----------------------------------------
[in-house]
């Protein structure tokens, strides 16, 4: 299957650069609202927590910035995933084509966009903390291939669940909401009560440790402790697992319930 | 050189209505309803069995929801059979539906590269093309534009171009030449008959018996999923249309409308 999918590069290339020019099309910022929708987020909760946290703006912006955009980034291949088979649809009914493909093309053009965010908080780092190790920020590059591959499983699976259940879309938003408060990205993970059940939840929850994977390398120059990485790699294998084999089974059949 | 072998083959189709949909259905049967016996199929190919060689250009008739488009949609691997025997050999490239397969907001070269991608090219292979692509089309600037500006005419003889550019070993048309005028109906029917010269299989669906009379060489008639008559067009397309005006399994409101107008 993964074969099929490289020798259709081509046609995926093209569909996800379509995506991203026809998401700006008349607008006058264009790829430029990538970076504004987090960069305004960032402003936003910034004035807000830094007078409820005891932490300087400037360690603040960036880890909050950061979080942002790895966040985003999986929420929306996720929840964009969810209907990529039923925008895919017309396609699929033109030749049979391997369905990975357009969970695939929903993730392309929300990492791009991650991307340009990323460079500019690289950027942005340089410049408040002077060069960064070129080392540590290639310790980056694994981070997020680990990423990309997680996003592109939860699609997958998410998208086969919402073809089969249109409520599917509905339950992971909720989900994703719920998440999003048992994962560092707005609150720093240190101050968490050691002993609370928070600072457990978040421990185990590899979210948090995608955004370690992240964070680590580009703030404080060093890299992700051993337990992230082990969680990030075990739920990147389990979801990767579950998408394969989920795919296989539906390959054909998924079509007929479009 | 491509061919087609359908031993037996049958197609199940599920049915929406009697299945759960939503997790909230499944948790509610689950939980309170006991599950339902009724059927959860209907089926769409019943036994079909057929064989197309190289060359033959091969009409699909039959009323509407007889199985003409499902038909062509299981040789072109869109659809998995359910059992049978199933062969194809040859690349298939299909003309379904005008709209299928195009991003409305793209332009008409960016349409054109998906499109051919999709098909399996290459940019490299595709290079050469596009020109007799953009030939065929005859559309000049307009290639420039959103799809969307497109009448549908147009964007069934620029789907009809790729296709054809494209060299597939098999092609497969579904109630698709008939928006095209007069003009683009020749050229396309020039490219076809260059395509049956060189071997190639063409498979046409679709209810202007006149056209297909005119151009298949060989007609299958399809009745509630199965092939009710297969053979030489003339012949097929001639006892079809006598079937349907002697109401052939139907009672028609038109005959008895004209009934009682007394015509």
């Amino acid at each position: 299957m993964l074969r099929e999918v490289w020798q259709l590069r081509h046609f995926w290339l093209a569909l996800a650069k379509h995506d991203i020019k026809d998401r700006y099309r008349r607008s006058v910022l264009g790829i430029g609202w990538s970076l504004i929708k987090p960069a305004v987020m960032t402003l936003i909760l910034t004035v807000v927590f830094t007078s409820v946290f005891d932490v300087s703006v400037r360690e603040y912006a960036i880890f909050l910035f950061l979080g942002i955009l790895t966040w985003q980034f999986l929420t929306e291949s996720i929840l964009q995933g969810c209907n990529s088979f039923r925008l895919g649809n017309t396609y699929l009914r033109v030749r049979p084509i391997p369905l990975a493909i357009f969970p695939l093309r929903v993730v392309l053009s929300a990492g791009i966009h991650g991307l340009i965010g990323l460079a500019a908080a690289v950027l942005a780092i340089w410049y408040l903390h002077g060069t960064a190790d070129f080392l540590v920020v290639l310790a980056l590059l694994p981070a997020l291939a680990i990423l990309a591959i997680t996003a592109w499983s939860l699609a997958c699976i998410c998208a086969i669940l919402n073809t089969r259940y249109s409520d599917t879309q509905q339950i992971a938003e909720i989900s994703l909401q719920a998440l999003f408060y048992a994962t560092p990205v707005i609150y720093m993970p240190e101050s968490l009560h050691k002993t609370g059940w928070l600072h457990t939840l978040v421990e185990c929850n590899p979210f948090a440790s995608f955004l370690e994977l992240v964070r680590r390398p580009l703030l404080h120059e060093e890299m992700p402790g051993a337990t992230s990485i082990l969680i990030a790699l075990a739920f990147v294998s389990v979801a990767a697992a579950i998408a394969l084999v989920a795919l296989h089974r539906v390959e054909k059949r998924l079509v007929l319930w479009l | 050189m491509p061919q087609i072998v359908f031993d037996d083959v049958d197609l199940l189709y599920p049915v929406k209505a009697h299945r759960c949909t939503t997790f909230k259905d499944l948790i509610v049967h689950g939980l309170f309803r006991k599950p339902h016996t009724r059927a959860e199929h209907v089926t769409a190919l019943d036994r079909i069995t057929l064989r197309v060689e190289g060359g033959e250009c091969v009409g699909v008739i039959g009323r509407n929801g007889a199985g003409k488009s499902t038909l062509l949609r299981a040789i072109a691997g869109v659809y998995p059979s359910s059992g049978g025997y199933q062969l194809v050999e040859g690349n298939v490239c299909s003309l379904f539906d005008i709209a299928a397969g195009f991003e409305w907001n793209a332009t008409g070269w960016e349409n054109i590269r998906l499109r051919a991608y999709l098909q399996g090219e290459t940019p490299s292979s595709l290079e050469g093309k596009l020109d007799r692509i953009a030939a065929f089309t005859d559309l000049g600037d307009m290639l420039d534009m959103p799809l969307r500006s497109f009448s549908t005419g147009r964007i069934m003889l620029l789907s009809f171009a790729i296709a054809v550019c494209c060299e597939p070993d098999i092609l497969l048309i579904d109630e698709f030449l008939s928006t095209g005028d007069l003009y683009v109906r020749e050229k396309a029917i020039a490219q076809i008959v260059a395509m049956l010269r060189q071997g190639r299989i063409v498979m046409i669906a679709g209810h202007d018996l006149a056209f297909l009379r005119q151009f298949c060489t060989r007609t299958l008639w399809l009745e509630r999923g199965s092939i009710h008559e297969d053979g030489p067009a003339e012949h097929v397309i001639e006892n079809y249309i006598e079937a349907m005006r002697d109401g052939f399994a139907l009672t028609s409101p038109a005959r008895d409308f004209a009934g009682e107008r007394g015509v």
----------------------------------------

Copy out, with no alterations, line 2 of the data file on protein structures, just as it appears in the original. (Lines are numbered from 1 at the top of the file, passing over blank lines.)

């Protein structure tokens, strides 16, 4: 299957650069609202927590910035995933084509966009903390291939669940909401009560440790402790697992319930 | 050189209505309803069995929801059979539906590269093309534009171009030449008959018996999923249309409308 999918590069290339020019099309910022929708987020909760946290703006912006955009980034291949088979649809009914493909093309053009965010908080780092190790920020590059591959499983699976259940879309938003408060990205993970059940939840929850994977390398120059990485790699294998084999089974059949 | 072998083959189709949909259905049967016996199929190919060689250009008739488009949609691997025997050999490239397969907001070269991608090219292979692509089309600037500006005419003889550019070993048309005028109906029917010269299989669906009379060489008639008559067009397309005006399994409101107008 993964074969099929490289020798259709081509046609995926093209569909996800379509995506991203026809998401700006008349607008006058264009790829430029990538970076504004987090960069305004960032402003936003910034004035807000830094007078409820005891932490300087400037360690603040960036880890909050950061979080942002790895966040985003999986929420929306996720929840964009969810209907990529039923925008895919017309396609699929033109030749049979391997369905990975357009969970695939929903993730392309929300990492791009991650991307340009990323460079500019690289950027942005340089410049408040002077060069960064070129080392540590290639310790980056694994981070997020680990990423990309997680996003592109939860699609997958998410998208086969919402073809089969249109409520599917509905339950992971909720989900994703719920998440999003048992994962560092707005609150720093240190101050968490050691002993609370928070600072457990978040421990185990590899979210948090995608955004370690992240964070680590580009703030404080060093890299992700051993337990992230082990969680990030075990739920990147389990979801990767579950998408394969989920795919296989539906390959054909998924079509007929479009 | 491509061919087609359908031993037996049958197609199940599920049915929406009697299945759960939503997790909230499944948790509610689950939980309170006991599950339902009724059927959860209907089926769409019943036994079909057929064989197309190289060359033959091969009409699909039959009323509407007889199985003409499902038909062509299981040789072109869109659809998995359910059992049978199933062969194809040859690349298939299909003309379904005008709209299928195009991003409305793209332009008409960016349409054109998906499109051919999709098909399996290459940019490299595709290079050469596009020109007799953009030939065929005859559309000049307009290639420039959103799809969307497109009448549908147009964007069934620029789907009809790729296709054809494209060299597939098999092609497969579904109630698709008939928006095209007069003009683009020749050229396309020039490219076809260059395509049956060189071997190639063409498979046409679709209810202007006149056209297909005119151009298949060989007609299958399809009745509630199965092939009710297969053979030489003339012949097929001639006892079809006598079937349907002697109401052939139907009672028609038109005959008895004209009934009682007394015509």